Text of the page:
Bowled over by football

Kevin Cowherd

January 04, 1993|By Kevin Cowherd

It is amazing the amount of nagging a person can b subjected to just for watching football.

"I think you have a real problem," my wife said yesterday.

At this point in the conversation, I had not moved off the couch in several days. The room was musty and the blinds were drawn and only a narrow beam of light from the TV pierced the darkness.

A thin layer of pretzel crumbs covered my face and my eyes were heavy-lidded and unfocused, like a man who had spent the afternoon in the basement inhaling paint thinner.

"You should think about professional help," my wife said.

Sure. Professional help. Like I had time to go see a shrink in the middle of all this.

Cotton Bowl, Fiesta Bowl, Citrus Bowl . . . it was all starting to run together now, a deafening, Technicolor jumble of helmets smacking, pads crunching, quarterbacks dropping back, frenzied coaches pacing the sidelines, freshly scrubbed cheerleaders and beer commercials.

Rose Bowl, Orangae Bowl, Sugar Bowl . . . stop me before I click again.

Redskins-Vikings, Chargers-Chiefs . . . Gertrude Stein was right. There is no there there.

In the midst of this grueling, 72-hour odyssey of football-watching, there came an altogether frightening moment when I . . . I just flipped out.

I forget what game it was. Oilers-Bills maybe. Or Eagles-Saints. I don't know, they all seem the same after a while. Besides, what difference does it make?

Whatever game it was, this running back took the handoff and broke over left tackle and the stadium filled with noise.

And suddenly I heard myself scream: "RIP HIS DAMN HEAD OFF!"

The funny thing was, we had just returned from church. There I had prayed for the salvation of mankind, forgiveness for whatever few venial sins I may have committed, and a short homily from the sad-eyed priest.

The sad-eyed priest had disappointed me again, launching into a long, numbing sermon about the spiritual frailty of man vis-a-vis any slight chance any of us have of eventually walking through the pearly gates.

Nevertheless, I had left church with a smile on my face and a song in my heart.

And then . . . I don't know. When I saw this running back break free, something inside me snapped. And I wanted to . . . to see the man's head severed from his torso and rolling along the Astro-Turf like a bowling ball.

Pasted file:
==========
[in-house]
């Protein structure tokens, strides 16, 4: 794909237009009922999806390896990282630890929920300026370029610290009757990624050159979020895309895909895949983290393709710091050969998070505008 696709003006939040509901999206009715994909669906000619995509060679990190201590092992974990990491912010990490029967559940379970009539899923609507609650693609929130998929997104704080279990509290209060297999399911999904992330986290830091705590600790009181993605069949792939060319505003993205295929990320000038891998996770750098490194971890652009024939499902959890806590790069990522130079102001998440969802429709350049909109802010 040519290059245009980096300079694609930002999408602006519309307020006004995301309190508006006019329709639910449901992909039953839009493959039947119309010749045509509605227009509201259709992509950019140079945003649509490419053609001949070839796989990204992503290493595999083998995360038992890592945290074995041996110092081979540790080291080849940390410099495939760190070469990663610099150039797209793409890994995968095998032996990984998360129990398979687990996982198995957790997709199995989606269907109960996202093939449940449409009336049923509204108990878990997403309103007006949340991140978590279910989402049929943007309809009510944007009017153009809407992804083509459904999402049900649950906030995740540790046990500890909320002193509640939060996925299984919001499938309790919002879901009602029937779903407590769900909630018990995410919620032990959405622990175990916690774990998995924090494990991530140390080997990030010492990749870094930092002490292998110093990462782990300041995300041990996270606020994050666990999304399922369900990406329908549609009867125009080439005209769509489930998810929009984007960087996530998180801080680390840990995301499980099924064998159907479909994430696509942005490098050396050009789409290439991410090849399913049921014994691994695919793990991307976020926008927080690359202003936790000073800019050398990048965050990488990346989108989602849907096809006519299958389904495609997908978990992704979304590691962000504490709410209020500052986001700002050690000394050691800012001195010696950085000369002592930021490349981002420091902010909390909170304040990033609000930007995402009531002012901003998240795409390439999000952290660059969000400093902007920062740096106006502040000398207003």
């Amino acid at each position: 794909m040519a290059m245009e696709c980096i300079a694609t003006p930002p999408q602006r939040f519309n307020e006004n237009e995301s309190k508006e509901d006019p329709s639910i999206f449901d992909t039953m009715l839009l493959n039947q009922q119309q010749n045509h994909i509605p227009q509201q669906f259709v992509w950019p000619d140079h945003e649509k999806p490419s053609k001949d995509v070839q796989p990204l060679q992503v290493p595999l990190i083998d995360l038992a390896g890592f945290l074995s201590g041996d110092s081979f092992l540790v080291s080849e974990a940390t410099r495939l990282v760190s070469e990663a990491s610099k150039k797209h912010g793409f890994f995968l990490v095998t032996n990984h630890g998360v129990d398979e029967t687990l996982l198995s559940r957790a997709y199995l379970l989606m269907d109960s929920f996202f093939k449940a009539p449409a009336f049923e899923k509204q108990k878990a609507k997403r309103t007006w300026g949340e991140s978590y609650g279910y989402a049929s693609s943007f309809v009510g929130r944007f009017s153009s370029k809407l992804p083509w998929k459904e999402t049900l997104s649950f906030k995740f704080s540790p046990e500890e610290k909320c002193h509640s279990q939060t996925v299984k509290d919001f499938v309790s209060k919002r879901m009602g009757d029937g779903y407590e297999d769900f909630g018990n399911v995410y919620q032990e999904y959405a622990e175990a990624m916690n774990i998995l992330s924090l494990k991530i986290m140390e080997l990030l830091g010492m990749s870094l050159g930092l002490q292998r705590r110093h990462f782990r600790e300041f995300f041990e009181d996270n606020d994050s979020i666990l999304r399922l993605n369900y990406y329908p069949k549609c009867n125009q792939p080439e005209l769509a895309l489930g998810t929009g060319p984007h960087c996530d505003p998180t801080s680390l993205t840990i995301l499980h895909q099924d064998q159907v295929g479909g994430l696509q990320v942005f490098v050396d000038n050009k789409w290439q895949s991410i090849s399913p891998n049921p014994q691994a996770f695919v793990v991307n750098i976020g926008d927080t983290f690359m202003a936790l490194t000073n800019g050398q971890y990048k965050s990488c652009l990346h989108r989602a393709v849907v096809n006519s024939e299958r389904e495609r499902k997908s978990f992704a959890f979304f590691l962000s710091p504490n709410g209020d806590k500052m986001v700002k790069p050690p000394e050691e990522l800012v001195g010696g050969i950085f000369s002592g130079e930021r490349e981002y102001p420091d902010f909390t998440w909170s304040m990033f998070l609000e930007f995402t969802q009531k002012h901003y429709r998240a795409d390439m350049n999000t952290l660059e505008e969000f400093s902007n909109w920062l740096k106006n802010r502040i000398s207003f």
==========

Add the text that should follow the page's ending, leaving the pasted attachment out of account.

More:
Figuratively speaking, of course.

Still, there is something about watching football that brings out the dark, violent side of people.

The game itself is all about pain. And intimidation. Throw five men in a room with a 27-inch Sony and a hard-hitting game, and the whole scene is not far removed from the primordial ooze.

The smell of testosterone and stale Budweiser and salty snacks and greasy, artery-clogging meats and cheeses . . . God help me, but I love it.

Maybe my wife is right. Maybe I do need professional help. Maybe a session or two of reclining on a sleek Scandinavian leather couch and pouring my heart out to a small, bald man who is alternately yawning and glancing at his watch would help me understand this obsession with football.

I'll tell you something I don't like about watching football: The endless shots of frothing, bug-eyed fans holding up their index fingers and screaming "We're No. 1!" at the TV cameras.

I see people do that and I walk around for the rest of the day feeling like Louis Pasteur.

In that respect, football can be very self-affirming. You watch enough of that kind of idiotic behavior and you feel like the smartest person on Earth.

Unfortunately, it's not just beered-up fraternity jocks doing that stuff, either.

I was watching a game -- Redskins-Vikings, maybe; look, I'm a little confused, OK? -- when the camera zeroed in on four glassy-eyed guys in the cheap seats.

All four of them had to be 40 or older. Not only were they bare-chested and hoisting the requisite 12-oz. beers, but they were also wearing -- you might want to take a deep breath here -- pig snouts.

Boy, there's a Kodak Moment for you, huh? I wonder if any of their wives were back home watching proudly and thinking: "Yep, there's my Clint and his buddies, loaded in Section 21 again."

I could imagine one of their kids climbing on the school bus the next day and hearing: "Hey, Johnny, was that your dad on TV holding up a Heineken and wearing a pig snout?"

You talk about needing professional help.

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